The old man turned back towards me, “As you know in the eighteenth century Quang Trung was the first of the emperors of the Tay Son dynasty, and a military genius, and who has generally been deemed responsible for defeating the Trinh lords in the north and the Nguyen lords in the south, at that time. He suddenly died in 1792, when he was only 40, and his Queen, Le Ngoc Han, who was reputed to be very beautiful, was so distraught and it is said that she wandered off along the Song Huong, the perfume river. She may never have returned to the palace and she is presumed to have died on the river bank, but her grave has never been found.”
“I’m telling you this because their son Quang Toan had been technically married to a princess of the Le dynasty called Le Thi Ngoc Binh, who was the youngest daughter of Le Chien Thong, and Le Ngoc Han’s elder brother, and one of the last emperors of the Le dynasty,” he paused to take a breath and looked around but we were spellbound with attention. “After Emperor Quang Trung died he was succeeded by Quang Toan, who was ten and who later was probably later executed or killed by the next Emperor Gia Dong. The Emperor then took Le Thi Ngoc Binh to become his third wife. They had four children, two boys and two girls.”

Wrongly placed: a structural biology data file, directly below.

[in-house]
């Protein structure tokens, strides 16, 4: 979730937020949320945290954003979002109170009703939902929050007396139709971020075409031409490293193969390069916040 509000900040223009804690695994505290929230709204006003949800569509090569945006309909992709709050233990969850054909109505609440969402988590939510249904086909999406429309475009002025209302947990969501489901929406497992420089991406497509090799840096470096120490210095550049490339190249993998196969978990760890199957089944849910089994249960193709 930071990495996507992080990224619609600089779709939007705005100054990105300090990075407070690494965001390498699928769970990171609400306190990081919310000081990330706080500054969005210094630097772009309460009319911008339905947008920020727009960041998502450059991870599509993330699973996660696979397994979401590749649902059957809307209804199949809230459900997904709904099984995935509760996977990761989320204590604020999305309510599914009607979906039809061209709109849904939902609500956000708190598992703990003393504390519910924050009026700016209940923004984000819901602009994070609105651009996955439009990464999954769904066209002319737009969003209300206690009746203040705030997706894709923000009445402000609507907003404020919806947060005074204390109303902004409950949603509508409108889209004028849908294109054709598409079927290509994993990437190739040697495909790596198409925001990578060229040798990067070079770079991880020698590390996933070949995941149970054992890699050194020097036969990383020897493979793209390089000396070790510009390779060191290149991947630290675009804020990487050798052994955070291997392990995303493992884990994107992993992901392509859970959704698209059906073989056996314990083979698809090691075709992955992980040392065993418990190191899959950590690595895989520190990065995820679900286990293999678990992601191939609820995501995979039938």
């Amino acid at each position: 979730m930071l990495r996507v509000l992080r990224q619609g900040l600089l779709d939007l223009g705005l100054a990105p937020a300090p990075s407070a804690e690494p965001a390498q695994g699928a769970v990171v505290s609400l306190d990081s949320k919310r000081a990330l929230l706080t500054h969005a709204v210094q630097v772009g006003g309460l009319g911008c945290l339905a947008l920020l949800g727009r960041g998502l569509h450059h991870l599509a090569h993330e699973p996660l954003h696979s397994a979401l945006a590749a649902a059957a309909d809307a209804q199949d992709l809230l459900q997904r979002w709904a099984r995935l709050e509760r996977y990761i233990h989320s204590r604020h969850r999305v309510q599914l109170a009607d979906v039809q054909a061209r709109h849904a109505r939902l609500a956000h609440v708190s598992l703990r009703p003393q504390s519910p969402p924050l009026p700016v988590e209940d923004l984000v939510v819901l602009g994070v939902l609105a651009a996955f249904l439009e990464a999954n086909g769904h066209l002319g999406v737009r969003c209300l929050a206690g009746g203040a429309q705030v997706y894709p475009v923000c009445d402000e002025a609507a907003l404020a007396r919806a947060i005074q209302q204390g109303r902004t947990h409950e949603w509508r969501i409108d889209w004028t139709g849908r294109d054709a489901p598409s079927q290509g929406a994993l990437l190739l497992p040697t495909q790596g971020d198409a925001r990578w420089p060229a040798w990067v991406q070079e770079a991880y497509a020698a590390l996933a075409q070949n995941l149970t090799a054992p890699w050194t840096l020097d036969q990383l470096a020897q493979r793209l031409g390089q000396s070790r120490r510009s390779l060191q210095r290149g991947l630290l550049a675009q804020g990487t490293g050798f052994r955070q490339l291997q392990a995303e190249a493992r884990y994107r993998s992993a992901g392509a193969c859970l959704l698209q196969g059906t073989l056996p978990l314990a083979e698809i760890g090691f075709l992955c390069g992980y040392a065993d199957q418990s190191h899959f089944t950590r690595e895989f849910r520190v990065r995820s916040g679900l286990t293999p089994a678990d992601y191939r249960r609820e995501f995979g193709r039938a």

“I firmly believe that the chopsticks were owned originally by Queen Le Ngoc Han, who probably received them as a present when she married Emperor Quang Trung. After she died, when she was only twenty nine, the chopsticks must have been taken by her niece Le Thi Ngoc Binh, who continued to own them until she died herself in about 1810, at a very young age of only thirty five. The chopsticks were probably made in China.”
“The superstition is that whenever these chopsticks appear, usually one pair at a time, they are associated with the acquisition of beauty and good luck for the person who possesses them.”
He smiled at my beautiful Vietnamese wife.